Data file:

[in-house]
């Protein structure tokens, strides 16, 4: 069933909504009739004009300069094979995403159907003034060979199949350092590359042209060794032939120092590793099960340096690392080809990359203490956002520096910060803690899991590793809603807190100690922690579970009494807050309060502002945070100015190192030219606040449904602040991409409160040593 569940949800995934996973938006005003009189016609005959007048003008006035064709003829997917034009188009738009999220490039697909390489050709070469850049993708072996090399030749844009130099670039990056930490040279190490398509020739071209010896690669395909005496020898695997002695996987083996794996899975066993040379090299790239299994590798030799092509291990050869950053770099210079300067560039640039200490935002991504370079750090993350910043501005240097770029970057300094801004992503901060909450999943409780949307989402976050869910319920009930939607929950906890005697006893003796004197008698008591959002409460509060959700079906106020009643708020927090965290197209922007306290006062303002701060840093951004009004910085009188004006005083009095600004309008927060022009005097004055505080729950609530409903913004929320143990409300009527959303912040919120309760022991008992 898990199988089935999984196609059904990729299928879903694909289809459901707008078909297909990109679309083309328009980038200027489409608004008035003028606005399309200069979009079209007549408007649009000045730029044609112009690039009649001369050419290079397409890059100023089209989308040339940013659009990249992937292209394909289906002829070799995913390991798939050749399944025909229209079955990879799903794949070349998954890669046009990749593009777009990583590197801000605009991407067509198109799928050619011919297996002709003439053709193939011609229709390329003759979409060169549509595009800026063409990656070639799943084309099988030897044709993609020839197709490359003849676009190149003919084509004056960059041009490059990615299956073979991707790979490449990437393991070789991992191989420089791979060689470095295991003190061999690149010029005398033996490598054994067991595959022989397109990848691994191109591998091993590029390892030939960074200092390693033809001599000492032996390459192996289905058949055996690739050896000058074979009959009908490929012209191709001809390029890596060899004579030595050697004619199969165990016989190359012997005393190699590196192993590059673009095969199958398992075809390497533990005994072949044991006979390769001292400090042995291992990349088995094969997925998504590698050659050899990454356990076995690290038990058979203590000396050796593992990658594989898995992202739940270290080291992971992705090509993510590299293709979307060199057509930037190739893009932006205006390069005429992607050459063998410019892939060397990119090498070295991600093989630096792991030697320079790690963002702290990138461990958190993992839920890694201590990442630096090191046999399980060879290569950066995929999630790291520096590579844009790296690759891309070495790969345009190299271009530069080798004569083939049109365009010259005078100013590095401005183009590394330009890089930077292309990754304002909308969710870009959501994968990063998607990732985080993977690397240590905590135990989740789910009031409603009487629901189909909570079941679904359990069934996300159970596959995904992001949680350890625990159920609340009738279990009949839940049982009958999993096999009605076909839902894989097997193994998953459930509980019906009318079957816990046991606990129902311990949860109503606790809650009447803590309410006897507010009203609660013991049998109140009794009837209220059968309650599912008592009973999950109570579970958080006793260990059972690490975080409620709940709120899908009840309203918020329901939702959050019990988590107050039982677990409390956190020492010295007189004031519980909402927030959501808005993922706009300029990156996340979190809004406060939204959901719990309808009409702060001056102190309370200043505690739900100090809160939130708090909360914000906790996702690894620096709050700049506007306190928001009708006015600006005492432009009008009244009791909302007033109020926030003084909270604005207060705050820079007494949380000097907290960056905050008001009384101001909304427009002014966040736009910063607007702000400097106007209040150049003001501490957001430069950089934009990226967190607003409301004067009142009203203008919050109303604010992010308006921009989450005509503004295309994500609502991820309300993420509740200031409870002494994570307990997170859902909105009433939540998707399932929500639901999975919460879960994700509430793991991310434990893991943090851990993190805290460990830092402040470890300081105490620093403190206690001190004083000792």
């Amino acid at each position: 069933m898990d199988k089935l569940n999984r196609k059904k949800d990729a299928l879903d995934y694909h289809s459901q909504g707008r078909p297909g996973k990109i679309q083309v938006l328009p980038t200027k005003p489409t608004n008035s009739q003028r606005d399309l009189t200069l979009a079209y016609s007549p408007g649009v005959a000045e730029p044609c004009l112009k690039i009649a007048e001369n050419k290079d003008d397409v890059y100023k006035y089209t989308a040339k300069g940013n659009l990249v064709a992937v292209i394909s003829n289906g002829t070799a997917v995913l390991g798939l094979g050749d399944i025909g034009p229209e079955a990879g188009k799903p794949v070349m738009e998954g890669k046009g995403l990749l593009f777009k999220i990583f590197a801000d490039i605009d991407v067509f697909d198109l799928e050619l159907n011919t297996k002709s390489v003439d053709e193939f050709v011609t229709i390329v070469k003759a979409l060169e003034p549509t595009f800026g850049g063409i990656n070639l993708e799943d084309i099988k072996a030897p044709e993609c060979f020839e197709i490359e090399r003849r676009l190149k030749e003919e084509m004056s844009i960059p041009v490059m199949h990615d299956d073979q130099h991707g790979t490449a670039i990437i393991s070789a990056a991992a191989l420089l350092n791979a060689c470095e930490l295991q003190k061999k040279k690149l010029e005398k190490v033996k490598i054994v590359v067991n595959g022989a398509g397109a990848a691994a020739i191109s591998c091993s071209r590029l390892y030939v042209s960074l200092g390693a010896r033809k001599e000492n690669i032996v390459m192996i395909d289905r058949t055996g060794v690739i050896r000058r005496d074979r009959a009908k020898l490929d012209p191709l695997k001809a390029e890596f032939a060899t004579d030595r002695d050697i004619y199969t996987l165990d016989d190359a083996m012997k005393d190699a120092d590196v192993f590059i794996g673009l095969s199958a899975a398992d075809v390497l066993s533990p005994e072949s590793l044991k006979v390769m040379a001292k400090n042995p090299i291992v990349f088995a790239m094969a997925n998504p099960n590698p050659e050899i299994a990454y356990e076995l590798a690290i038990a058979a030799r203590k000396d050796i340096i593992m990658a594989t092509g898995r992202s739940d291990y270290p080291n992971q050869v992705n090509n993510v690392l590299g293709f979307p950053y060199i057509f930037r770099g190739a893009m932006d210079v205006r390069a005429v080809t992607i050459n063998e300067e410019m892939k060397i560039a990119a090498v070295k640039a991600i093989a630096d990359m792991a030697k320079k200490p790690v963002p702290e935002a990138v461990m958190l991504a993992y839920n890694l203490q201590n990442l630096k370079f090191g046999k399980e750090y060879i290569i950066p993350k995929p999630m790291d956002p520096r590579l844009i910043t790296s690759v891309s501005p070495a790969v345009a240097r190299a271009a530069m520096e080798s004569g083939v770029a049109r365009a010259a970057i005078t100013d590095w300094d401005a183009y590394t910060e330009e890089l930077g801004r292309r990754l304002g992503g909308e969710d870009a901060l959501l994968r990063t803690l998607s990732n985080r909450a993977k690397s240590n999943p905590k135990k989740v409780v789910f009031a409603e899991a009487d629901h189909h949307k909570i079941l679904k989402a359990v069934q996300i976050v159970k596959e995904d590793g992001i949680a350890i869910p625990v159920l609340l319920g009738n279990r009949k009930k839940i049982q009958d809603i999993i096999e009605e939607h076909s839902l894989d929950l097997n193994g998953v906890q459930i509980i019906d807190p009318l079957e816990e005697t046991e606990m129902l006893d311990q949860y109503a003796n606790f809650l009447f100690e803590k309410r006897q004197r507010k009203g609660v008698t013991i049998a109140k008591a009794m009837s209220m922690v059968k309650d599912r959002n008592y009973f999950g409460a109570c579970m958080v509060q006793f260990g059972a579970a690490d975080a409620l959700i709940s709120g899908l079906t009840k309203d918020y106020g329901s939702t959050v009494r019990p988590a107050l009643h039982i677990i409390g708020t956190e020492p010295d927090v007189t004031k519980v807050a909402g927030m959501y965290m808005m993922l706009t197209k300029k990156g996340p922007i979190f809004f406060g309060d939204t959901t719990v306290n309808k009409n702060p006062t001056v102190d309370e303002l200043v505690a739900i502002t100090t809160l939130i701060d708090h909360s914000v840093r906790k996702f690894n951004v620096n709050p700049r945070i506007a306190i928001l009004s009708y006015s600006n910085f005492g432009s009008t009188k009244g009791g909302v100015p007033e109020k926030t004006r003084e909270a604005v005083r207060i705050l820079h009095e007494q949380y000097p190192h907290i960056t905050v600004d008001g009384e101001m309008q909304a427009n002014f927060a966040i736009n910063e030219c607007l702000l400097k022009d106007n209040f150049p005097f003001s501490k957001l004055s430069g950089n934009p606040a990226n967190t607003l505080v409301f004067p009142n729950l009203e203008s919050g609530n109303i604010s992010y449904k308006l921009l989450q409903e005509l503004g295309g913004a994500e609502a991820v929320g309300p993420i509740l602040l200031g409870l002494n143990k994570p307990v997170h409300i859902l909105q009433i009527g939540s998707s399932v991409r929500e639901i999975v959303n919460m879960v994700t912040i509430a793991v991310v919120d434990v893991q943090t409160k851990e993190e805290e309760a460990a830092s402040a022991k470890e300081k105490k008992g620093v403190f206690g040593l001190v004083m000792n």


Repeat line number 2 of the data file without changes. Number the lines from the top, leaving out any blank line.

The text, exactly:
């Protein structure tokens, strides 16, 4: 069933909504009739004009300069094979995403159907003034060979199949350092590359042209060794032939120092590793099960340096690392080809990359203490956002520096910060803690899991590793809603807190100690922690579970009494807050309060502002945070100015190192030219606040449904602040991409409160040593 569940949800995934996973938006005003009189016609005959007048003008006035064709003829997917034009188009738009999220490039697909390489050709070469850049993708072996090399030749844009130099670039990056930490040279190490398509020739071209010896690669395909005496020898695997002695996987083996794996899975066993040379090299790239299994590798030799092509291990050869950053770099210079300067560039640039200490935002991504370079750090993350910043501005240097770029970057300094801004992503901060909450999943409780949307989402976050869910319920009930939607929950906890005697006893003796004197008698008591959002409460509060959700079906106020009643708020927090965290197209922007306290006062303002701060840093951004009004910085009188004006005083009095600004309008927060022009005097004055505080729950609530409903913004929320143990409300009527959303912040919120309760022991008992 898990199988089935999984196609059904990729299928879903694909289809459901707008078909297909990109679309083309328009980038200027489409608004008035003028606005399309200069979009079209007549408007649009000045730029044609112009690039009649001369050419290079397409890059100023089209989308040339940013659009990249992937292209394909289906002829070799995913390991798939050749399944025909229209079955990879799903794949070349998954890669046009990749593009777009990583590197801000605009991407067509198109799928050619011919297996002709003439053709193939011609229709390329003759979409060169549509595009800026063409990656070639799943084309099988030897044709993609020839197709490359003849676009190149003919084509004056960059041009490059990615299956073979991707790979490449990437393991070789991992191989420089791979060689470095295991003190061999690149010029005398033996490598054994067991595959022989397109990848691994191109591998091993590029390892030939960074200092390693033809001599000492032996390459192996289905058949055996690739050896000058074979009959009908490929012209191709001809390029890596060899004579030595050697004619199969165990016989190359012997005393190699590196192993590059673009095969199958398992075809390497533990005994072949044991006979390769001292400090042995291992990349088995094969997925998504590698050659050899990454356990076995690290038990058979203590000396050796593992990658594989898995992202739940270290080291992971992705090509993510590299293709979307060199057509930037190739893009932006205006390069005429992607050459063998410019892939060397990119090498070295991600093989630096792991030697320079790690963002702290990138461990958190993992839920890694201590990442630096090191046999399980060879290569950066995929999630790291520096590579844009790296690759891309070495790969345009190299271009530069080798004569083939049109365009010259005078100013590095401005183009590394330009890089930077292309990754304002909308969710870009959501994968990063998607990732985080993977690397240590905590135990989740789910009031409603009487629901189909909570079941679904359990069934996300159970596959995904992001949680350890625990159920609340009738279990009949839940049982009958999993096999009605076909839902894989097997193994998953459930509980019906009318079957816990046991606990129902311990949860109503606790809650009447803590309410006897507010009203609660013991049998109140009794009837209220059968309650599912008592009973999950109570579970958080006793260990059972690490975080409620709940709120899908009840309203918020329901939702959050019990988590107050039982677990409390956190020492010295007189004031519980909402927030959501808005993922706009300029990156996340979190809004406060939204959901719990309808009409702060001056102190309370200043505690739900100090809160939130708090909360914000906790996702690894620096709050700049506007306190928001009708006015600006005492432009009008009244009791909302007033109020926030003084909270604005207060705050820079007494949380000097907290960056905050008001009384101001909304427009002014966040736009910063607007702000400097106007209040150049003001501490957001430069950089934009990226967190607003409301004067009142009203203008919050109303604010992010308006921009989450005509503004295309994500609502991820309300993420509740200031409870002494994570307990997170859902909105009433939540998707399932929500639901999975919460879960994700509430793991991310434990893991943090851990993190805290460990830092402040470890300081105490620093403190206690001190004083000792």